While there are many challenges, in terms of selling a home effectively, it must be recognized that most potential buyers can only afford to purchase a home by taking advantage of a mortgage purchase. We often discuss the need to ensure that a potential buyer possesses a quality credit rating to qualify, as well as having a responsible approach to taking care of their personal finances and obligations. However, one potential hurdle, which is often overlooked, is whether the property in question will be appraised at a high enough price that a lending institution will often be the most favorable loan! Unfortunately (but the reality is), the evaluation process and procedure is far from perfect and contains flaws, sometimes creating undesirable challenges and/or obstacles. This article will briefly examine 5 of these possibilities, which could have a negative impact on a potential transaction.
one. Price higher than what the market indicates: There are times when a buyer, either because he doesn’t know the market or because he loves a particular home, offers considerably more than the market might dictate. When the credit institute evaluates the house, it shows a lower value and, therefore, the LTV, or loan-to-value, ratio creates resistance to obtaining the best terms, or even the loan at all. A prepared buyer understands this and, if he still wants the house, he must put down a considerably higher down payment, lest it become a negative factor!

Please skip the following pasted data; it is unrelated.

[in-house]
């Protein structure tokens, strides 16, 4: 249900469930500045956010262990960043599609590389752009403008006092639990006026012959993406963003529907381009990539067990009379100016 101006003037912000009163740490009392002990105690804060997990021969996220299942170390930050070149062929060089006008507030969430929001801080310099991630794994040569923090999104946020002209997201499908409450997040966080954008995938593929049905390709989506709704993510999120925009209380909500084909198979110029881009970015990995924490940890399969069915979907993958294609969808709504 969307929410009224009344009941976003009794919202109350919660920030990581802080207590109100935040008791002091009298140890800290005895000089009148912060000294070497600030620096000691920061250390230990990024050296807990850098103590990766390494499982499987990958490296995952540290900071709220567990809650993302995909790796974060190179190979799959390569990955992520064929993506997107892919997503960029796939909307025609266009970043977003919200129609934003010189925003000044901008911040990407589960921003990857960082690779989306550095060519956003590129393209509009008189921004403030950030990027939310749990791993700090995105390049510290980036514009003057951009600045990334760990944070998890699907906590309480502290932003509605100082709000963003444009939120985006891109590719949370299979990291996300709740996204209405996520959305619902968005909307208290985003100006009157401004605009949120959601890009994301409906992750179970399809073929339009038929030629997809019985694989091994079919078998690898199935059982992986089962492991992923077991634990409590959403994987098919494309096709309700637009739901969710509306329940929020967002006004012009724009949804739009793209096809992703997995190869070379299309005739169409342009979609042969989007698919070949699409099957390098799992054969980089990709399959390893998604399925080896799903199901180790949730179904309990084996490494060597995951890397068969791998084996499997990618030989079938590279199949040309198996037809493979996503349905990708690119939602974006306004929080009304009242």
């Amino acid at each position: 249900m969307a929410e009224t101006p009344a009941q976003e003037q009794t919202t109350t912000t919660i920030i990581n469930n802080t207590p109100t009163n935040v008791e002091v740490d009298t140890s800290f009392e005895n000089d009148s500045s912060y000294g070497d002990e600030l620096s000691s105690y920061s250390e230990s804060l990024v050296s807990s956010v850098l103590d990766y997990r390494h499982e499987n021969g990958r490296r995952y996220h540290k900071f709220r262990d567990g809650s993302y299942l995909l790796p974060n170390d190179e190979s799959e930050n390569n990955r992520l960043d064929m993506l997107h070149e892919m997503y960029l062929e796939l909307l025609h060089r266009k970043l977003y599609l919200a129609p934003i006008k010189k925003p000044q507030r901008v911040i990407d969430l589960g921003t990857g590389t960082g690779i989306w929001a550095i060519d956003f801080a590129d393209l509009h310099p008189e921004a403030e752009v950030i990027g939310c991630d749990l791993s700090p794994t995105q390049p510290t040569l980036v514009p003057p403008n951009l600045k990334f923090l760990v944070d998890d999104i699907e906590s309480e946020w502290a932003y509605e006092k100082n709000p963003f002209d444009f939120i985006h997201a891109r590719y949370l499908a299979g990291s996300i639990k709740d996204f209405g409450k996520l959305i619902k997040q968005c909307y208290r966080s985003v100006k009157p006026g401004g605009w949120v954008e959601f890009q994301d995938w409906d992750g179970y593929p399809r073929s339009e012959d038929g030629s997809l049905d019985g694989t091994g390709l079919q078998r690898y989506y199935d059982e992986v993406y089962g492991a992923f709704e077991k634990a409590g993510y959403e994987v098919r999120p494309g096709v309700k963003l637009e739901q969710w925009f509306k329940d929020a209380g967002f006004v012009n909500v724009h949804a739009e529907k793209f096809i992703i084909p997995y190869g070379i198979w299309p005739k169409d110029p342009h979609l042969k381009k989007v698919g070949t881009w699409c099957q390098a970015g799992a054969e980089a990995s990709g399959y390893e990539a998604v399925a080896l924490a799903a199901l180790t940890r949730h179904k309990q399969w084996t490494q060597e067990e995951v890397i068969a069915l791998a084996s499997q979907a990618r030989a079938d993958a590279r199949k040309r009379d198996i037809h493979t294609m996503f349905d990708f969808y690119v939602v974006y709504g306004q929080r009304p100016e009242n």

two. Wrong “offsets”: There are times when an appraiser improperly undervalues a subject property because they use the wrong properties to compare the home to and/or are not fully familiar with the local real estate market. Be careful if the appraisal is compared to a Colonial-style house, with Capes, etc. Look closely at the features of all the properties and either the buyer and/or his realtor should help, guide the appraiser, to the most suitable homes.
3. The appraiser does not know the local market: Each real estate market has certain specific characteristics and, in some cases, there may be several micro-markets, even within a local area. If the appraiser is not familiar, he or she can compare a home in a more desirable market with one in a less valuable one. Remember the edict Rent, rent, rent!
Four. Mistakes: Check carefully, to discover and learn, if there is any error, involved, in the description of the characteristics, etc., of the house in question (yours). Typical areas to check include the conditions described (windows, doors, HVAC, bathrooms, kitchens, patio, deck, etc.). Has the appraiser subtracted when he should have added, etc.? Remember, if you think there is a mistake, you have the right to dispute it!
5. inaccuracies: Is the lot size correctly listed? Only the mentioned size, even if one batch, is fully usable, when another is not? Have any of the competitive (“offsets”) properties, overlooked the condition of another house and its impact, etc.
While the appraisal process is important and essential, prospective home buyers should be aware that it is not necessarily accurate or complete. You or your agent must object to any inaccuracies!